Denver Mayor Michael Hancock (D) campaigned against Colorado’s marijuana legalization measure in 2012. But he now admits that in the years since voters ignored his advice and ended prohibition anyway, the city has been able to effectively regulate the cannabis industry in a way that creates jobs and generates tax revenue.
On Thursday, the Denver officials released a progress report tracking the impact of legalization to date.
“This new report demonstrates Denver’s coordinated approach between multiple agencies to manage marijuana is working,” Hancock said in a press release. “We took on the daunting challenge of becoming the first major city in America to manage legalized recreational marijuana and we are having success.”
Findings from the new report include:
- Retailers in the city sold $584 million worth of medical and recreational marijuana products in 2017.
- The city took in $44.7 million in cannabis tax revenue last year, an annual increase of 20%.
- There are now more than 1,100 licensed marijuana businesses in Denver.
- Marijuana industry-related crime represented less than ½ of 1% of overall crime in the city. 82% of that stemmed from attempted burglaries or thefts from cannabis businesses.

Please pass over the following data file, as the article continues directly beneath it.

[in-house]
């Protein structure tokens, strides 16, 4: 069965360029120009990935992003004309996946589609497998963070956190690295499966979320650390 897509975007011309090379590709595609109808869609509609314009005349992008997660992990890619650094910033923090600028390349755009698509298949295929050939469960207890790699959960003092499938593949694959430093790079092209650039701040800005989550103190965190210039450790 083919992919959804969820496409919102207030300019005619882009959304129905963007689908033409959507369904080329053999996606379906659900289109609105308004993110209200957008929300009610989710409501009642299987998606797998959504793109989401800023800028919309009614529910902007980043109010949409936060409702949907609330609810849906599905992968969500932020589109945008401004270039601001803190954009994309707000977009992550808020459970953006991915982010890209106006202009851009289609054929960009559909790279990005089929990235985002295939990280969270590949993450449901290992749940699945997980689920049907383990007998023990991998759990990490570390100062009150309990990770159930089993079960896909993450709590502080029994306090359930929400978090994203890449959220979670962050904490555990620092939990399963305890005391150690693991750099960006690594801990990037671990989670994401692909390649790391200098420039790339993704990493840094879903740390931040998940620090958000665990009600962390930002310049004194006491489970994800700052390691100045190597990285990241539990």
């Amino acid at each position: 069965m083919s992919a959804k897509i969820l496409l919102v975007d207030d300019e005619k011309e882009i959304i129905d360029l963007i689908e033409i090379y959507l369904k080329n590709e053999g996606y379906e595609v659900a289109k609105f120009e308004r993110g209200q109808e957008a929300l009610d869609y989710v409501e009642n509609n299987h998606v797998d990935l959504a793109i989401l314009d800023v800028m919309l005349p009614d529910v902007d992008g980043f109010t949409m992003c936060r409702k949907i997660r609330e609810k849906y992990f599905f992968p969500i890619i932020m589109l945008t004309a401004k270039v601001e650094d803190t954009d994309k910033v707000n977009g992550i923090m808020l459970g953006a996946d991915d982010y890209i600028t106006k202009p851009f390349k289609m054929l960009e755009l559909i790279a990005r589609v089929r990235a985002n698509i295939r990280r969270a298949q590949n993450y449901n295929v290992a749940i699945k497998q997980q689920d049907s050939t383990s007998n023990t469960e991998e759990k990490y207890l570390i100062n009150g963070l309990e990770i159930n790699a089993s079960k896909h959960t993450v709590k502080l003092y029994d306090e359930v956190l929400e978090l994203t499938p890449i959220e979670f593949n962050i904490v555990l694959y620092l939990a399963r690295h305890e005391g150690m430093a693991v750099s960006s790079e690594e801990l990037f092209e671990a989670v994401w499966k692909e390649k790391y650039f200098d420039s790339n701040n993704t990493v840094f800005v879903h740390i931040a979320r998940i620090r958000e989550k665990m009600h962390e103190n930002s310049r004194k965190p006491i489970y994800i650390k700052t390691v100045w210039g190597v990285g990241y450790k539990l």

The full report has a lot more datapoints and graphs.
Meanwhile, a state-funded report released this month found that Colorado’s overall “licensed, regulated commercial marketplace is working well,” the executive director of the Colorado Department of Revenue said.
While Hancock, the Denver mayor, opposed legalization six years ago, he is now leading a nationwide coalition of local officials to push the federal government to modernize its approach to cannabis.
Mayors are the ones implementing legal marijuana. We know what works & what doesn’t. Teaming up w/ @MarkFarrellSF, @MayorJenny, @LibbySchaaf, @tedwheeler & @mayorheidi in a first-of-its-kind coalition to help cities, states & Congress prepare for legalization #MayorsMJCoalition pic.twitter.com/M6TCORQc5P
— Michael B. Hancock (@MayorHancock) June 11, 2018